As for airplane mode; that’s the only thing I do. Given that a number of people on every flight actually forget to turn their cell phones/devices off when asked to, I don’t think airplane mode would ever cause a problem.

  3. I actually once asked the stewardess this, and what she said goes along with your theory: it’s not interference, it was that they wanted our full attention during take-off and landing because that’s when things were mostly likely to go wrong. She also mentioned that they are required to make sure that all passengers see the safety video, and people are more likely to do so without their headphones in. (I have no idea if this is all true, but I wanted to listen to my iPod, so I asked…)

    As far as cell phones go, I hope they stay off. I’ve no desire to listen to the person next to me have a three-hour phone call.

    • While I can understand them thinking they’ll have more of our attention, there are plenty of other non-electronic devices to distract us.

      If they really want us to watch the safety briefing, they should make it more entertaining. I was on a SW Airlines flight one Christmas season when they sang the safety briefing to the tune of Jingle Bells. Now THAT was worth watching.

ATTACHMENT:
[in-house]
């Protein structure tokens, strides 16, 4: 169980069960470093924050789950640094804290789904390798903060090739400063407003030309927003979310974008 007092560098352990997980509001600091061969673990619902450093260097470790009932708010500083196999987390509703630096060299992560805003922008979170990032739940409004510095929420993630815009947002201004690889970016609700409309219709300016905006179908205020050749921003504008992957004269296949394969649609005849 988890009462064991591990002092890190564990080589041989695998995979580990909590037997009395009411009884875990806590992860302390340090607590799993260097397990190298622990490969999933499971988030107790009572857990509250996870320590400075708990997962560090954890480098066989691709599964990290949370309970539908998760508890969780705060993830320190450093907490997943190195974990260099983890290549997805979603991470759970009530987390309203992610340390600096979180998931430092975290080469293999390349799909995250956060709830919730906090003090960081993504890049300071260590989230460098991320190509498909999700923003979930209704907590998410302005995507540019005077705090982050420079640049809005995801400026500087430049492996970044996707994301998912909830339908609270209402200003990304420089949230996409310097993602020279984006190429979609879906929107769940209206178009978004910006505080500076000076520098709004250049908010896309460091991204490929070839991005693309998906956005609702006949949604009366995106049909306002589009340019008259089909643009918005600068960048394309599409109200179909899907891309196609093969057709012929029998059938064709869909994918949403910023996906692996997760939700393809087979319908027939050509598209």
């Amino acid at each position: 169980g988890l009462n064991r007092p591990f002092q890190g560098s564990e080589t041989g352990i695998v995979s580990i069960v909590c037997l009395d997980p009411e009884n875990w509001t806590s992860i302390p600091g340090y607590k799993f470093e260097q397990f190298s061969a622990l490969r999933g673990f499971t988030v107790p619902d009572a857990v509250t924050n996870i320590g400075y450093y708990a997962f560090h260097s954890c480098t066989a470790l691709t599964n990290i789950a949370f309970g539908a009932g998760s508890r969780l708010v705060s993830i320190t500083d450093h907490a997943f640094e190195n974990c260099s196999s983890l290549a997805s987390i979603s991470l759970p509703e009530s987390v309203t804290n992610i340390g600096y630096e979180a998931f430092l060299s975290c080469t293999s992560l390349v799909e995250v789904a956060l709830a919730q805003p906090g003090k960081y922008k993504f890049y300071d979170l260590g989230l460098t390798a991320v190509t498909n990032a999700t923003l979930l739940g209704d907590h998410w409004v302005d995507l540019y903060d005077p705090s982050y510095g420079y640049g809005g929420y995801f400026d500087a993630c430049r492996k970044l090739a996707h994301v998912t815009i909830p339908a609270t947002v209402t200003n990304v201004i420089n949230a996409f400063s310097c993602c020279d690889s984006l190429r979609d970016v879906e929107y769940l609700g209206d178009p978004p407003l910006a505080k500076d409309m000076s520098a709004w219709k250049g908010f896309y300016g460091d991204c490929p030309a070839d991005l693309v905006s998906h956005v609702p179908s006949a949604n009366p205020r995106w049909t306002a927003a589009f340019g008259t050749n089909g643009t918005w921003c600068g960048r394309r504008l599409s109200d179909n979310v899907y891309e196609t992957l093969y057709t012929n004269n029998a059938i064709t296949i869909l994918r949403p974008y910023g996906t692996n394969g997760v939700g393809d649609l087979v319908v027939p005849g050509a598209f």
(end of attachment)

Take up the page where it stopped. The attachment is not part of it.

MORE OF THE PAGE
I’m definitely with you on the cell phone policy. It would be a nightmare to have to listen to telephone conversations the entire flight — especially with people shouting into the phone to be heard above the other noise. Fortunately, there is a real law preventing this and neither the FAA nor the airlines can overrule it.

  4. Hello!

    Found your blog reading on the 135 stuff. Living in Europe and considering getting an AOC, reading about the 54 pages for the 135 seems like Christmas come early! :)

    As a Pilot and radio amateur (with a professional background in Electronics Engineering) I think turning all that consumer quality electronic gear off is a very sensible idea indeed!

    Consider this – You are in solid IFR and flying a GPS approach. The GPS signals are transmitted at a power equivalent to a 50 watt domestic light bulb. Those signal have to pass through space and our atmosphere before reaching your satnav after a journey of 11,500 miles. Compare that with a TV signal, transmitted from a large tower 10 – 20 miles away at most, at a power level of 5-10,000 watts.

    The typical received signal power from a GPS satellite is −127.5 dBm = 0.178 fW. The f is for “femto watt”. 1 FW is a quadrillionth of a Watt or 1,0 × 10-15.

    (The above value is from Wikipedia)

    So that is not a lot of power. For me at least it’s real easy to see how a consumer product gone bad (and in much closer proximity to the receiver than the transmitter) could overpower that signal. Maybe not from the factory, but after it has been dropped a few times anything can happen.The GPS L1 frequency is 1.5754 GHz but there is something called harmonics. Something could be build for 787 MHz (close to cell frequencies) or something else and if it malfunctions and luck is bad it could hit the “right” frequency to kill the GPS signal at double that frequency.